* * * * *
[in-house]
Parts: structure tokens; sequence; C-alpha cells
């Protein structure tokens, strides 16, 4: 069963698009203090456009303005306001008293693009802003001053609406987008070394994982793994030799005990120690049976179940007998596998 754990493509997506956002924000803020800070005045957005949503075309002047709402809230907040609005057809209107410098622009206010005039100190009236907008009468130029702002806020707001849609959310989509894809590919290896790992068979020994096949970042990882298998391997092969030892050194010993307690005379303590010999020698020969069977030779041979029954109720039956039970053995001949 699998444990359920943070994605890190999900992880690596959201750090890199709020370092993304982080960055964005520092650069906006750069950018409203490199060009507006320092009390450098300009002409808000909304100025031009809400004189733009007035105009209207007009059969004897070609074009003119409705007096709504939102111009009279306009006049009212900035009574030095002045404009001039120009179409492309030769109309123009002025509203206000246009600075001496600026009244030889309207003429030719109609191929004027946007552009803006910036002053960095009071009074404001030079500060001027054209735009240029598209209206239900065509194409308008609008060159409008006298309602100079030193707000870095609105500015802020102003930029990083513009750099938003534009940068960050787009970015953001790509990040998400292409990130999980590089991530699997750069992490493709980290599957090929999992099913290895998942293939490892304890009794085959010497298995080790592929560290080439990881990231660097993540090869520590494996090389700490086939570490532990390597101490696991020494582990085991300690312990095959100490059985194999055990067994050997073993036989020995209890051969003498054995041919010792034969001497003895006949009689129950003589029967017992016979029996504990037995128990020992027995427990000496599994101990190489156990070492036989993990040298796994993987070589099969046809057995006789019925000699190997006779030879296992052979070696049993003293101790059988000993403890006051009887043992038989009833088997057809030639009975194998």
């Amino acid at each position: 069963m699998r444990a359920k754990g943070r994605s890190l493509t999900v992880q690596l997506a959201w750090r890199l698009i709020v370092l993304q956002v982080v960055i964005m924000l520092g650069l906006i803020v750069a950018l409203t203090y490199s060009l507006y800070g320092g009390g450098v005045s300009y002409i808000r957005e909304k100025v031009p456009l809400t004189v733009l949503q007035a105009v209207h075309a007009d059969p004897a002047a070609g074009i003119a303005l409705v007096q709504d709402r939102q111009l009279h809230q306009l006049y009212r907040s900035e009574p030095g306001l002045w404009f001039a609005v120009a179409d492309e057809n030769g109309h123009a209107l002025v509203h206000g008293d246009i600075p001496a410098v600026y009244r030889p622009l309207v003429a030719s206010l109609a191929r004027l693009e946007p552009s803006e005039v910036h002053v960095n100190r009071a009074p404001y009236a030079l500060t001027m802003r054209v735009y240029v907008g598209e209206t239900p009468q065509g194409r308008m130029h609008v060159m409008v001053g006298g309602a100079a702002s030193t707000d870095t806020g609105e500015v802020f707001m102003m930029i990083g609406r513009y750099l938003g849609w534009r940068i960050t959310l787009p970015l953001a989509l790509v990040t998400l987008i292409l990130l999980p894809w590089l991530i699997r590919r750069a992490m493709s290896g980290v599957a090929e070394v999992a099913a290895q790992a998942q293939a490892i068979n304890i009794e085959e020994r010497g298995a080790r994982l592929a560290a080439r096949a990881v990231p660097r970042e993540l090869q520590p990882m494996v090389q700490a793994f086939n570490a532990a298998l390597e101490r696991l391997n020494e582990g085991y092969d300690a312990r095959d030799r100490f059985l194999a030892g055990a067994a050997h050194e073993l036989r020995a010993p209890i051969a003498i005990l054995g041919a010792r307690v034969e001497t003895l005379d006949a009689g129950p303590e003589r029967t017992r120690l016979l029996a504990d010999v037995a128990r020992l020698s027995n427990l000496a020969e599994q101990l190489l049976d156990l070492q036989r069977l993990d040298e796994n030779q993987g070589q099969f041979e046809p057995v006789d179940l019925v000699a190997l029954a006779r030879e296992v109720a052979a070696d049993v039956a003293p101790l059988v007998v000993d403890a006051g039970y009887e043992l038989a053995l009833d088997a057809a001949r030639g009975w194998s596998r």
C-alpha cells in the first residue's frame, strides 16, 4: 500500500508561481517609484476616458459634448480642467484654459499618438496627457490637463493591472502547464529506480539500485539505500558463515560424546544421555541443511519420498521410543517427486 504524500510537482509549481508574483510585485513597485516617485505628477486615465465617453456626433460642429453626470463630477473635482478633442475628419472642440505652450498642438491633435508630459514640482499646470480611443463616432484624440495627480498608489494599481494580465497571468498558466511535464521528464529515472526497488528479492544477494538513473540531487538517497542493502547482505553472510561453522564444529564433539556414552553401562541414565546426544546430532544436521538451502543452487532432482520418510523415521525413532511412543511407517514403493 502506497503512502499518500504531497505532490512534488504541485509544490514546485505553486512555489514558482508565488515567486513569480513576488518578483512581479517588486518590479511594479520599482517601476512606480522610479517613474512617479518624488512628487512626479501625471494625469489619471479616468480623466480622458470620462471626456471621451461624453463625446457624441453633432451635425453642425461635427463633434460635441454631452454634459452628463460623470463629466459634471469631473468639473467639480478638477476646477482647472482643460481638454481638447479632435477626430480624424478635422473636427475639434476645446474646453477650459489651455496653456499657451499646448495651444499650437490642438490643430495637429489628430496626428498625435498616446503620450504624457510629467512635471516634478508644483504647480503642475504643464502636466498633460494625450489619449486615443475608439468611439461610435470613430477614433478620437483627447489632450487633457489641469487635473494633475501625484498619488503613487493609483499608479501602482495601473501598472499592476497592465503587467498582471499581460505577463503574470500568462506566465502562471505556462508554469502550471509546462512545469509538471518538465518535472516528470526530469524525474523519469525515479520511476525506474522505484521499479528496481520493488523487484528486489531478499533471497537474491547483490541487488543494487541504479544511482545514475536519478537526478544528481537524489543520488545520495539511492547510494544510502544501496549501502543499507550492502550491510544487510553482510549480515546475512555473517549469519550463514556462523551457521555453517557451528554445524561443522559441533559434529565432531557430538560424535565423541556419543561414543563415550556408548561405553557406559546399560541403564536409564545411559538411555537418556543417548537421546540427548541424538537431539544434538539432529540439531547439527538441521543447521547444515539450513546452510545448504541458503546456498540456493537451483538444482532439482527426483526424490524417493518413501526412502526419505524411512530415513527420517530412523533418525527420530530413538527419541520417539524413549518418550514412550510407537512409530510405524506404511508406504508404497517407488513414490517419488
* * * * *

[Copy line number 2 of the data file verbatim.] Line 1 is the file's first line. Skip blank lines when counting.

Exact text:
Parts: structure tokens; sequence; C-alpha cells